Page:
“The climate resilience guide is a valuable tool for Okanagan residents to future proof their properties from the ongoing effects of climate change.”

Zoe Kirk is Public Works Projects Coordinator,  Regional District of Okanagan Similkameen (RDOS). In 2017, Zoe received a National Water Canada Award in the ‘Innovation in Government’ category for years of cost-effective, creative outreach activities.

Guide Synthesizes Complex Issues into Key Messages

“The guide summarizes climate challenges, and introduces solutions to support Okanagan homeowners in their efforts to protect and enhance their real estate investment from the ongoing challenges of climate change,” continues Eva Antonijevic, lead author.

“The reason there is a need for a guide like this is because there are so many single topic issues, but there’s nothing put together that covers the whole spectrum of challenges facing South Okanagan homeowners.

“The goal of the guide is to raise awareness and identify key actions homeowners can take to protect properties from flood, drought, fire, and invasive species.”

About Eva Antonijevic: Experienced in conducting environmental education programming and organizing hands-on community projects, Eva is the program coordinator acting on behalf of three organizations: Regional District Okanagan Similkameen, South Okanagan Real Estate Board and Okanagan Xeriscape Association.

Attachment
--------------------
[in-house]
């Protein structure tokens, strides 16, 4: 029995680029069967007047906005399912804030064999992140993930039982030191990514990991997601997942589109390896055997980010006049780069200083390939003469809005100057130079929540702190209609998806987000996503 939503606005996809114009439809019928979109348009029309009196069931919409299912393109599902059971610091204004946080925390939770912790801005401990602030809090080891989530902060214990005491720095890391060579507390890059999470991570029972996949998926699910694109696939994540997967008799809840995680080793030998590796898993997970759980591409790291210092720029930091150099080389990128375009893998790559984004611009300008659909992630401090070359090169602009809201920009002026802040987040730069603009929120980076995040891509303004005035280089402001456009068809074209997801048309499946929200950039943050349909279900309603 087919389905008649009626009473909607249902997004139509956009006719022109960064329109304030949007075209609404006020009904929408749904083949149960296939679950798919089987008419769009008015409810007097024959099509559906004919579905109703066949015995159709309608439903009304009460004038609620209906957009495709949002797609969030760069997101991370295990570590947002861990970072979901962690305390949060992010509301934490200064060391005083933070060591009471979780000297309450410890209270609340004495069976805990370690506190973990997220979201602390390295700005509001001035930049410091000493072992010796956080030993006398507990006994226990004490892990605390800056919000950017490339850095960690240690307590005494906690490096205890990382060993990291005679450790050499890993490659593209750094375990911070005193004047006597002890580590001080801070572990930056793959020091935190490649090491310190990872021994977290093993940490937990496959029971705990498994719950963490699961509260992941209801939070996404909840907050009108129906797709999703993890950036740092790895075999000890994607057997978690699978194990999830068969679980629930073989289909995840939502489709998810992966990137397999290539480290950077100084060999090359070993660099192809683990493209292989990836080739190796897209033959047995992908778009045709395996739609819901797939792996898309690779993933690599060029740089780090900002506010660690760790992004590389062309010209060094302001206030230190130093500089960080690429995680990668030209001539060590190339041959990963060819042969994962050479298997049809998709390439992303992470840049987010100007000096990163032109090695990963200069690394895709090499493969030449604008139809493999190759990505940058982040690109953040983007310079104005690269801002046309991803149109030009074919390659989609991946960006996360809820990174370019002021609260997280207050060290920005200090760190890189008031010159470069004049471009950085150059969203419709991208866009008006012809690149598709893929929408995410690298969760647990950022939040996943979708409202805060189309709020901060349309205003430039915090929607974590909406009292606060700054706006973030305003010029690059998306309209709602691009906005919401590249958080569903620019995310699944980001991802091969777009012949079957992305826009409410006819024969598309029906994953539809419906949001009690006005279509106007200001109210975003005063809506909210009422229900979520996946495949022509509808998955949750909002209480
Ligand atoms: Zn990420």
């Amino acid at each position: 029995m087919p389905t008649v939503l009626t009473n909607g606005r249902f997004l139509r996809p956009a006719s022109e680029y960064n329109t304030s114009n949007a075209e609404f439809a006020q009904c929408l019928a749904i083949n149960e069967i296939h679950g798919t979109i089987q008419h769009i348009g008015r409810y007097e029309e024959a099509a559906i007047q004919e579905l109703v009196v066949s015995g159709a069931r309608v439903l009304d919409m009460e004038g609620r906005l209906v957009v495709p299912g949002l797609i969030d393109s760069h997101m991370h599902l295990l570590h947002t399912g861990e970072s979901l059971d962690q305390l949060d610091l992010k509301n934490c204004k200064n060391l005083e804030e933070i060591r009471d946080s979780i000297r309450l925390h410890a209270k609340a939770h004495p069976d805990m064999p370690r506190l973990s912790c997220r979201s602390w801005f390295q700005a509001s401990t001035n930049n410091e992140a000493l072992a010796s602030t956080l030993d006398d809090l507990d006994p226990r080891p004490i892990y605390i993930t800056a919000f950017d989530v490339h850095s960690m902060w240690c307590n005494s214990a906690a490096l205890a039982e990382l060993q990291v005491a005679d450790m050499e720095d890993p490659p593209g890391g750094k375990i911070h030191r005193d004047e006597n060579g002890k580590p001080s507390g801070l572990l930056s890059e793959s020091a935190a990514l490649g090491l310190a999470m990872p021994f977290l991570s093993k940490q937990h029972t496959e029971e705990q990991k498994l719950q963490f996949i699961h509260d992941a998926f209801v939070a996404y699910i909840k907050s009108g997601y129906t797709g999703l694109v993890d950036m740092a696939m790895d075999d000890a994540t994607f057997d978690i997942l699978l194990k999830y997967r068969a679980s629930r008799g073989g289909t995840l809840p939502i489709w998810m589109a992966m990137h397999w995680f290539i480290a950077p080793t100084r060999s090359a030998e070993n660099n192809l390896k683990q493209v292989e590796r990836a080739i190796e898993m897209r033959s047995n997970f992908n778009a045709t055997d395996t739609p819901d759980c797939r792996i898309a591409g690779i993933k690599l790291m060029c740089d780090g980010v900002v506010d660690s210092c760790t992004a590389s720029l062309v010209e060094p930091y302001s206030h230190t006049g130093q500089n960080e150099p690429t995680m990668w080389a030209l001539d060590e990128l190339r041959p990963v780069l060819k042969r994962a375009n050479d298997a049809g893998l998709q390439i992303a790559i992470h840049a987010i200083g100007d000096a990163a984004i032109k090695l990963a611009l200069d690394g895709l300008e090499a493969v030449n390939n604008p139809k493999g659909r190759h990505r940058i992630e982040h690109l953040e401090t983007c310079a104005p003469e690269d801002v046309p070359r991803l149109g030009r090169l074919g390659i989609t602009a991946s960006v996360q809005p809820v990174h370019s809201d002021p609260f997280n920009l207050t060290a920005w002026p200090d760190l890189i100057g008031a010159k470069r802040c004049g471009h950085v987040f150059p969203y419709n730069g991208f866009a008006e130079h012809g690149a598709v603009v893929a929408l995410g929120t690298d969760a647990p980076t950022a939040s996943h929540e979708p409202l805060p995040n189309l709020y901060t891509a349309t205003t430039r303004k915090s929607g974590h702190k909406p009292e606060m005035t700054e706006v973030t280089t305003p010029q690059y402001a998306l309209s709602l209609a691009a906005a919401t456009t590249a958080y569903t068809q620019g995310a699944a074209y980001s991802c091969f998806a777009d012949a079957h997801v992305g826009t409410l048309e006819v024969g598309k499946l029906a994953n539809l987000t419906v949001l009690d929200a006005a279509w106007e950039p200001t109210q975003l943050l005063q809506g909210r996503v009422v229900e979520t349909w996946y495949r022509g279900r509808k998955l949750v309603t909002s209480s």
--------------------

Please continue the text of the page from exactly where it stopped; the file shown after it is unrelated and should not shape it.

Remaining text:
Interweaving Indigenous Knowledge and Western Science

“Interwoven throughout the booklet are Syilx Okanagan Peoples perspectives. The Syilx Okanagan Nation was keen to participate in the guide to share their intergenerational knowledge of land, water, species and fire management for our shared region expressed in their own voice and language.

“The Syilx Okanagan Nation siwɬkʷ Water Declaration serves as a living document on the Syilx Okanagan People’s relationship tosiwɬkʷ (water) which is based on reciprocity and responsibility and has been passed down to them since time immemorial.

Scope of Climate Resilience Guide: “Directed at both new comers and long-time residents, the guide illustrates cost-effective investments that create safer, more resilient communities and provides and illustrates simple options to modify homes and landscaping.

“Each chapter is like an executive summary that links to further reading. Online research can then be done by clicking through over 70 suggested links which will provide a deeper dive into the topics addressed in the guide.

“The chapters in the guide include topics such as Climate, Water (floods and droughts), Fire, Insurance (as it relates to floods and fire), Energy Efficient Buildings, Invasive Species, Biodiversity, Food Security. These subject matters are interconnected and overlap.”